Published: 01/19/18

Editorial: Confronting racial distrust in St. Petersburg, one conversation at a time

The St. Petersburg Police Department’s heavy presence in Midtown on Martin Luther King Jr. Day and the community animosity it stirred have raised a familiar, troubling question: Can St. Petersburg’s racial divisions ever be reconciled?That big ideal ...
Published: 01/19/18
William March: Tampa Bay Democrats line up for state legislative races

William March: Tampa Bay Democrats line up for state legislative races

A surge of Democrats seeking local legislative offices and hoping for a "blue wave" in the 2018 election continued last week, led by Bob Buesing filing to run again versus state Sen. Dana Young, R-Tampa.In addition:• Heather Kenyon Stahl of Tampa has...
Published: 01/19/18
Editorial: Saying ‘thank you’ helps Tampa police build needed trust

Editorial: Saying ‘thank you’ helps Tampa police build needed trust

The smiles, applause and at least one hug belied the grim impetus for a gathering last week at a neighborhood center in Tampa — the Seminole Heights killings.The Tampa Police Department held a ceremony to thank those who helped in the investigation t...
Published: 01/19/18

Editorial: State’s warning shot should get attention of Hillsborough schools

The state Board of Education hopefully sent the message this week with its warning shot about the slow pace of the turnaround at Hillsborough County’s low-performing schools.The board criticized the school system for failing to replace administrators...
Published: 01/18/18
Updated: 01/19/18
Editorial: More talk, answers needed on future of USF St. Petersburg

Editorial: More talk, answers needed on future of USF St. Petersburg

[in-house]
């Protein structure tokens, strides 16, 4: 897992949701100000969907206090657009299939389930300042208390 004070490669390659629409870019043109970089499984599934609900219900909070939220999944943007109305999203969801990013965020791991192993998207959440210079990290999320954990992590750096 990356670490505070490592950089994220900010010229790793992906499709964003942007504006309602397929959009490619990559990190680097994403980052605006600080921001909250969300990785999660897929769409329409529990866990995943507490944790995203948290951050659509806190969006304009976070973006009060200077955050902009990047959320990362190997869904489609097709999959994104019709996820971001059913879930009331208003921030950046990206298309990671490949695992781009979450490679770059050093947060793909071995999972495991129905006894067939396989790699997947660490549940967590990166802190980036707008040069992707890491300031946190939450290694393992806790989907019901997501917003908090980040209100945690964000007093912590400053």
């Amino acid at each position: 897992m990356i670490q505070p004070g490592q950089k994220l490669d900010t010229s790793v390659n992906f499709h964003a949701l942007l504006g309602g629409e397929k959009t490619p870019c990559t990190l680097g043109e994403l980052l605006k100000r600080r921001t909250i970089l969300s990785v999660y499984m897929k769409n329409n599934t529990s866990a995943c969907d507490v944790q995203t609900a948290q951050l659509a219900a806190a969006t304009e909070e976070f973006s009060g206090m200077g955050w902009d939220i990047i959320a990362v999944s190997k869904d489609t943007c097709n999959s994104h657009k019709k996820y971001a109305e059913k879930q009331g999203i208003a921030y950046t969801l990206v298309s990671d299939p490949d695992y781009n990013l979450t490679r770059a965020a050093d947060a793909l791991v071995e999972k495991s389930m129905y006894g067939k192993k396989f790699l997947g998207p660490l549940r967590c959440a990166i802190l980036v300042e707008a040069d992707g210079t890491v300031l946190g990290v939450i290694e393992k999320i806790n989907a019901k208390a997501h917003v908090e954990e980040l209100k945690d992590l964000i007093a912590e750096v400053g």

The Florida Legislature’s abrupt move to strip the University of South Florida St. Petersburg of its hard-earned separate accreditation and transform it back into a satellite of the major research university lacks detail and an appreciation for histo...
Published: 01/18/18

Another voice: Self-dealing by nursing home owners threatens patient care

The outsourcing of logistical support services, which became commonplace in the U.S. military in the 1990s and later was adopted by state prison systems, has now come to dominate the nursing home industry. And while nursing homes, unlike the military...
Published: 01/17/18
Editorial: Making illegal sewage discharges legal is wrong answer

Editorial: Making illegal sewage discharges legal is wrong answer

Three years into a crisis with its sewer system, St. Petersburg has a dandy new idea for dealing with the environmental fallout of dumping dirty water into the aquifer. Instead of committing to banning the outlawed practice, a consultant suggested th...
Published: 01/16/18
Updated: 01/17/18
Editorial: Tighten substitute teacher rules in Hillsborough

Editorial: Tighten substitute teacher rules in Hillsborough

A substitute teacher at a Plant City elementary school berated a class of fourth graders — and then the school principal. Another compared a student to a stripper. Others were caught napping, hitting children, making sexual remarks, giving students b...
Published: 01/16/18
Updated: 01/17/18
Editorial: Balancing the playing field for workers’ compensation

Editorial: Balancing the playing field for workers’ compensation

For the longest time, injured workers in Florida were basically at the mercy of the whims of employers to treat them fairly. A 2003 law aimed at reducing the cost of workers’ compensation coverage for businesses had the desired impact, but it also di...
Published: 01/16/18